Start a hosting plan from $3.92/mo and get a free year on Tuts+ (normally $180)
Using InDesign's Text Threading capabilities can save you time when you need to make changes to the content because when a text frame is filled up the content will move on to the next frame; this is particularly helpful when working with magazines or brochures layouts. Threading gives you the possibility to divide content into various text frames linked together and they will automatically format the text anytime you make changes either when you add more content, change the text size or modify the frame itself.
Knowing the Symbols
Before we begin, let me introduce you to some terminology Adobe uses.
- Flow / Flowing - When content text starts in one frame and continues to others.
- Thread / Threading - Frames which are linked; when they have flowing text among them.
- In port - Icon displayed on the upper-left side of the frame.
- Out port - Icon displayed on the lower-right side of the frame.
Refer to the following graphic; it resumes the meaning of the three symbols featured at In ports and Out ports.
Activate Showing Options
This is not a mandatory step; but it will help you know and identify which frames are linked ; and you can turn it off anytime you want. Activate this option at "View > Show Text Threads" (Option + Command + Y)
Step 1: Create Your Layout
Even thought you can always insert text frames later it's recommended to at least have a general idea of the page layout. Create text frames according your needs. For this example, I have created 3 making sure the first frame isn't big enough to include all the content (text).
Step 2: Select Text
For illustration purposes, I'll use a simple document with 30 lines of text in it so it will be easy for you to see how the content automatically fits the frames with any modification done.
Step 3: Fill the First Text Frame
You can copy and paste text to your clipboard or use the "Place" feature to select a document. Paste the text into the first frame, you'll notice the red "+" mark at the out port (lower right side of the frame), that indicates content has been left out.
Step 4: Fill the Other Text Frames
Click over the red "+" in the out port and you'll notice your mouse pointer has changed. Move on to the next text frame and the pointer will display a chain icon, this indicates your text will be threaded, click over the text frame and see how it has automatically filled up to capacity. If you had activated the "show text threads" option you'll see a line between both boxes. Repeat this step until all the content has been placed to your document.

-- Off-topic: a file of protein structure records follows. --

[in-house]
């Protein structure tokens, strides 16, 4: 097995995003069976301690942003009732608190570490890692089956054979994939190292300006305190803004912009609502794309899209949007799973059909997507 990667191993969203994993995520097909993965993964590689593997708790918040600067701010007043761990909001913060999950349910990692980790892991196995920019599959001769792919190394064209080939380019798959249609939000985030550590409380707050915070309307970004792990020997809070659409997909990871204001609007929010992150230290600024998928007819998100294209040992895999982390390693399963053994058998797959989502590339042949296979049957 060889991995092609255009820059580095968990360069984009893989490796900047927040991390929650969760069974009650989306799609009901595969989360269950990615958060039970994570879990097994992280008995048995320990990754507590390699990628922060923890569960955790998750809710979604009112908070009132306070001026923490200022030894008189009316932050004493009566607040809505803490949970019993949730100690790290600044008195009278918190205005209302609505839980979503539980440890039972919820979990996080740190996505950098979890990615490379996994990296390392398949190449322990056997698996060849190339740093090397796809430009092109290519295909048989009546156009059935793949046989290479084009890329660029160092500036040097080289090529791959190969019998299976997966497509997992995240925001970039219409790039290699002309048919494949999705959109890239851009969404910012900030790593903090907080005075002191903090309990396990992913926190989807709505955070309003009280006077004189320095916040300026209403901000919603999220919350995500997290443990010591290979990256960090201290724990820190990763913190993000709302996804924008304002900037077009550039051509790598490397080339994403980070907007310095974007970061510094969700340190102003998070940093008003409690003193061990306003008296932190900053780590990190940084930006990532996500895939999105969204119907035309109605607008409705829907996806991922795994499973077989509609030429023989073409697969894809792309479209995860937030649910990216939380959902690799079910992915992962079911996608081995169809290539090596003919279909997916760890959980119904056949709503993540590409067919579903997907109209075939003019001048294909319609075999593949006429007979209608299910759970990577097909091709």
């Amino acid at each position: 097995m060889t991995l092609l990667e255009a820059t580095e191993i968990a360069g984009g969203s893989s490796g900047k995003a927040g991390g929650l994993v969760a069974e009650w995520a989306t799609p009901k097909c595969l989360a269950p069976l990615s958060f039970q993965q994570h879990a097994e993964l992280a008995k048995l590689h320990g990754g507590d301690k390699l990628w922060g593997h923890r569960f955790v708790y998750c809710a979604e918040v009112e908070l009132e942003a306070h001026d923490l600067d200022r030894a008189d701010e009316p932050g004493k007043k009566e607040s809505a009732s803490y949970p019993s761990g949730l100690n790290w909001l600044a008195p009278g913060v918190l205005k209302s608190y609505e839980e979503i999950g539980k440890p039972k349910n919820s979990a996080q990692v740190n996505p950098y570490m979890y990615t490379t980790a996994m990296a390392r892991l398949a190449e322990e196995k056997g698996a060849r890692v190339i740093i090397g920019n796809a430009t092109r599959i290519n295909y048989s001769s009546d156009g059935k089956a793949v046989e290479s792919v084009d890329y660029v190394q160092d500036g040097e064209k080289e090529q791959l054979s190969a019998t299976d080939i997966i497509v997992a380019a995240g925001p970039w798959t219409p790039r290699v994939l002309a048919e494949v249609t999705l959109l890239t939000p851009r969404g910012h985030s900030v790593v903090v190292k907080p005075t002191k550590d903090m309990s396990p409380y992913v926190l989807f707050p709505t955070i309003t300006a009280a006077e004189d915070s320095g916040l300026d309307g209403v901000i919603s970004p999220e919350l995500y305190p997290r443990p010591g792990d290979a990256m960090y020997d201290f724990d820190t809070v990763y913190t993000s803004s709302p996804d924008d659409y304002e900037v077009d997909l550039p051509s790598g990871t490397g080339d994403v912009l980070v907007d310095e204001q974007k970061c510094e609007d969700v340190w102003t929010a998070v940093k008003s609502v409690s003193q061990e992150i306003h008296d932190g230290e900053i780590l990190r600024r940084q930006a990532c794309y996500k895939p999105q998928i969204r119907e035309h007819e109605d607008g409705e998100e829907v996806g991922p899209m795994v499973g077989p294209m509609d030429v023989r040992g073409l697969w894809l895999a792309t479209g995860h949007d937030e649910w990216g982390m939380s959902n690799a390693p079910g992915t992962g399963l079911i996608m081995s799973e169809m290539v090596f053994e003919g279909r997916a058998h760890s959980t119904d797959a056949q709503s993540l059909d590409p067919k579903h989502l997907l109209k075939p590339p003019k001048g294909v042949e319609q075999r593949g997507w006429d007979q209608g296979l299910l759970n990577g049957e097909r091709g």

After linking the 3 text frames the document should look similar to the image below.
What Happens If I Edit the Content?
A really cool feature of working with text threading is that when you edit the content it will accommodate automatically. For example let's increase the text size of the first line, as it would be a title, you'll notice the content has been distributed among the linked text frames.
And it doesn't stops there, it also works when you add content and even between pages.
Manual and Automatic Text Adjustments
In the previous steps you had learned to link text manually. By pressing additional keys you can change from manual to semi-automatic and fully automatic. The mouse pointer will change its shape according to your command.
The following table will show the different mouse shapes, what key to press to activate it and what it does.
So now you should know more about text threading in InDesign. This feature helps a lot when you have to work with large documents. I have saved time by using this feature on numerous occasions; I'm sure it will help you from now on too! I hope you've enjoyed this Quick Tip.